And I say, so what? So what if you are? I, for one, am completely at peace with the idea that Basecamp might very well be the best product I’ll ever be involved with. Or that Ruby on Rails might be the peak of my contributions to technology.
What about my life would be any different if I could truly trace down the success to personal traits of wonder? Even if I somehow did have a “magic touch” — and I very much believe that I don’t — why would I want to leave those ventures, just to prove that I could do it again?
Yet that siren song calls many a founder, entrepreneur, and star employee. The need to prove they’re not a one-hit wonder. That they’re really that good because they could do it again and again.
For every Elon Musk, there are undoubtedly thousands of people who left their one great idea to try again and fell flat on their faces, unable to go back to the shine and the heyday of that original success, and worse off for it in pride, blood, and treasure.
Life is short. Move on if you don’t love what you’re doing. But don’t ever leave a great thing just because you want to prove to others or yourself that you’re not a one-hit wonder.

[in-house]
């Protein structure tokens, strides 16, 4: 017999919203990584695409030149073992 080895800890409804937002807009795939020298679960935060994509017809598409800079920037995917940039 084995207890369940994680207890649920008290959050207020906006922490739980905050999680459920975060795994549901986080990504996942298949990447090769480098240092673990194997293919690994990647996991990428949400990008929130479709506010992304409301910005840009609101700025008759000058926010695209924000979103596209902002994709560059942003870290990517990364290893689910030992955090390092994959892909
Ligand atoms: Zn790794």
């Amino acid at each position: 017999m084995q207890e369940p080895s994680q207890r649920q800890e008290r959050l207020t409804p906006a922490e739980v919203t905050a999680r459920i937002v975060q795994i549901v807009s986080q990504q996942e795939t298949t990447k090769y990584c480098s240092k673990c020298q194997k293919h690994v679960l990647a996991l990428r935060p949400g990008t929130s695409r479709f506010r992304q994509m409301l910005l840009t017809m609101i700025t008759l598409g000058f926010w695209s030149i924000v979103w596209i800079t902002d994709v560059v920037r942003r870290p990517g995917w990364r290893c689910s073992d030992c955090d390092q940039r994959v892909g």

Making stuff good is rewarding, making stuff great is intoxicating. It’s like there’s a direct line from perfection and excellence to the dopamine release. And the reverse is true as well. When you make crappy stuff, you feel crappy. No one likes to work in a broken shop on a broken stool.
So it’s hard to fault people from being attracted to sayings like “Quality is Free”. It validates the good feelings that flow from making stuff perfect, and it makes it seem like it’s a completely free bargain. Win-win and all that.
But like anything, it’s easy to take too far. Almost everything outside of life-critical software has diminishing returns when it comes to quality. Fixing every last bug, eradicating every last edge case, and dealing with every performance dragon means not spending that time on making new things.
You can make the best, most polished, least-defective saddle out there, but if the market has moved on from horses to cars for general transportation, it’s not going to save your business. And it doesn’t even have to be as dramatic as that. Making the best drum brakes is equally folly once disc brakes are on the market.
So you have to weigh the value of continuing to hone and perfect the existing with pursuing the new and the novel. This often happens in waves. You come up with a new idea, and a crappy first implementation. You then spend a couple of rounds polishing off the crap until the new idea is no longer new and crappy, but known and solid. Then it’s time to look hard at whether another round is worth it.